Mari Carmen Aponte, U.S. ambassador to El Salvador, is among Obama’s nominees awaiting votes. (By Luis Romero/Associated Press)

The Obama administration and Senate Democrats lost a bitter fight Thursday over the nomination of former Ohio attorney general Richard Cordray to head the new Bureau of Consumer Financial Protection — or Wall Street watchdog — when they failed to end a GOP filibuster. Obama indicated he may make a one-year recess appointment for Cordray.

Battles continued over three ambassadorial nominees already serving overseas as recess appointees. They would be required to leave their posts at the end of the year if they aren’t confirmed.

One, Mari Carmen Aponte, appointed in August 2010, is heavily backed by Latinos — especially Puerto Ricans — and has strong support from both major Salvadoran parties. (She even convinced El Salvador to send troops to Afghanistan.) Former CIA officer Felix Rodriguez, a Bay of Pigs veteran, has been working hard on her behalf.

But she was approved in committee on a party-line vote and faces strong opposition from Sen. Jim DeMint (R-S.C.) — in part for an op-ed she wrote opposing discrimination against gays. Senate Majority Leader Harry Reid (Nev.) filed late Thursday for a Monday afternoon vote to break the hold.

The second nominee, Norm Eisen, who’s been ambassador to the Czech Republic since last December, had strong conservative support in committee. The Czechs are unhappy at the notion of not having an ambassador. Many conservative foreign policy heavy hitters — including Bush administration foreign policy aide Jamie Fly, National Review Editor John O’Sullivan and Randy Scheunemann, a top aide to Sen. John McCain (R-Ariz.) in the 2008 campaign and to former Senate Majority Leader Trent Lott — are backing him, but this one too is a toss-up for the moment. Reid also filed late Thursday for a vote Monday afternoon to break the hold on Eisen.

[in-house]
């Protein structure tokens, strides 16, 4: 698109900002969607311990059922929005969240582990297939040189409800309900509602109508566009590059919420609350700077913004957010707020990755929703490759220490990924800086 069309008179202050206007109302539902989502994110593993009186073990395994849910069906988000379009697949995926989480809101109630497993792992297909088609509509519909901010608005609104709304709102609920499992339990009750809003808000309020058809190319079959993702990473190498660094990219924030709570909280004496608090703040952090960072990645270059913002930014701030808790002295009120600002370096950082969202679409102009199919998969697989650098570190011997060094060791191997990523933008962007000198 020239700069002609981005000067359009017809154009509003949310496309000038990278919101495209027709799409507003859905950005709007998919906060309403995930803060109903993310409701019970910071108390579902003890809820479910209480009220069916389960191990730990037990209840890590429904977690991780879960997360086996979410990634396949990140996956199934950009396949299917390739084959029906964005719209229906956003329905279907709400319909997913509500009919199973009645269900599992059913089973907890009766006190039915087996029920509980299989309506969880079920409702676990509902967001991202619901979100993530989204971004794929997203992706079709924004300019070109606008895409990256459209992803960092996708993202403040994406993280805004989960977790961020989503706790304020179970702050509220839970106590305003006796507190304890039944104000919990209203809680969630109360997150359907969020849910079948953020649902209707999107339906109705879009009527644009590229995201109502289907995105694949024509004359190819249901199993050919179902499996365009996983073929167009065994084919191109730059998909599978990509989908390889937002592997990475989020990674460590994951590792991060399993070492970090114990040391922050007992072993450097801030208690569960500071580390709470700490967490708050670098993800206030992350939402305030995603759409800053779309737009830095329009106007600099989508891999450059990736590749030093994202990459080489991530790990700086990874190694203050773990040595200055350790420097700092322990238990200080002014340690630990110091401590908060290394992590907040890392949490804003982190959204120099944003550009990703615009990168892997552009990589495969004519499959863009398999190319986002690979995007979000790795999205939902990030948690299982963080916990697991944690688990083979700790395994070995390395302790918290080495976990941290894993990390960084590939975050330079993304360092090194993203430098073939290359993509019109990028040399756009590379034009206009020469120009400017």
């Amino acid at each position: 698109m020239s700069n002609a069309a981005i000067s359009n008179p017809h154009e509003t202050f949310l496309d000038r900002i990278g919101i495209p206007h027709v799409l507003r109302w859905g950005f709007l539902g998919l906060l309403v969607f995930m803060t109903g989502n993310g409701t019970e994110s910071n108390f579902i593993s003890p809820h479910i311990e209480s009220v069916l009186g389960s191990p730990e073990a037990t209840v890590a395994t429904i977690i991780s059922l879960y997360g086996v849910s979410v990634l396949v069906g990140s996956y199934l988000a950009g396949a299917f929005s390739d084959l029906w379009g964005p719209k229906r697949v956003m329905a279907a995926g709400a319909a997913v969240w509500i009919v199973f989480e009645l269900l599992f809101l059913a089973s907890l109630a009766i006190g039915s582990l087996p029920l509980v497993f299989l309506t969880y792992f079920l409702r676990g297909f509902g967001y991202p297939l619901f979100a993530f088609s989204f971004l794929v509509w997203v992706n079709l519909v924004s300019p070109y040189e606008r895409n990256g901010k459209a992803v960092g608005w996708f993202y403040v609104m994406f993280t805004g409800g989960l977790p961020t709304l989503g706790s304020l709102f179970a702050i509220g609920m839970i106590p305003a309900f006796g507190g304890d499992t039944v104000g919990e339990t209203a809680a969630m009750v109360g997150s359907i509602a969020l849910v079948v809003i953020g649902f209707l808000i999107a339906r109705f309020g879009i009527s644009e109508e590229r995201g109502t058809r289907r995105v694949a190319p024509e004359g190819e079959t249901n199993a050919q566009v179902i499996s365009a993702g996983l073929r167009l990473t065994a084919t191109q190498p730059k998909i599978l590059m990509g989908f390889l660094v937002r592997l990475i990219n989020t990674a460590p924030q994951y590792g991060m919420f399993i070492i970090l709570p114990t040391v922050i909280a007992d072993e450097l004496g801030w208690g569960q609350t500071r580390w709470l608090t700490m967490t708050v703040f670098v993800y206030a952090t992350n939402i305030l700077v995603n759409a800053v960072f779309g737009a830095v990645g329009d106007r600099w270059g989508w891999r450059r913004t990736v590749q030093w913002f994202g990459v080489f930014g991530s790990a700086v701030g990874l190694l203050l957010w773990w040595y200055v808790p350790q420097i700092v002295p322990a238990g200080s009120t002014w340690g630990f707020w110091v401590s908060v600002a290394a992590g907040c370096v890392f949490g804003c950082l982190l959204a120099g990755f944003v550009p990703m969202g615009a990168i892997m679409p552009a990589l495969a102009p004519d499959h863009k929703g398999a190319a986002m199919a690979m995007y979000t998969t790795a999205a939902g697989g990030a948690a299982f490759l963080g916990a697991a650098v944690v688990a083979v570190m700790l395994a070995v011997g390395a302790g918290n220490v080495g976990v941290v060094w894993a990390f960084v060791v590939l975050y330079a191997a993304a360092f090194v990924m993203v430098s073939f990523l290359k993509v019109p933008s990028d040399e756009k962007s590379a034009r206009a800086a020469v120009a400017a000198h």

Career foreign service officer Matthew Bryza’s nomination to stay on as ambassador to Azerbaijan is strongly opposed by the American Armenian community, which argues that he is biased toward the Azeris on the issue of a disputed territory. Senior Democrats, including Sen. Barbara Boxer (D-Calif.) and Sen. Robert Menendez (D-N.J.), opposed his nomination last time around — Obama gave him a recess appointment a year ago — and are opposing him this time. (Smart money is trending heavy against confirmation.)

Another key ambassadorial nominee, Stanford professor Mike McFaul, who’s now National Security Council senior director for Russia, is being held up by Sen. Mark Kirk (R-Ill.), who’s concerned about giving the Russians classified missile defense system information. Both sides may be able to work through the concerns. After all, it might be worth having someone in Moscow these days.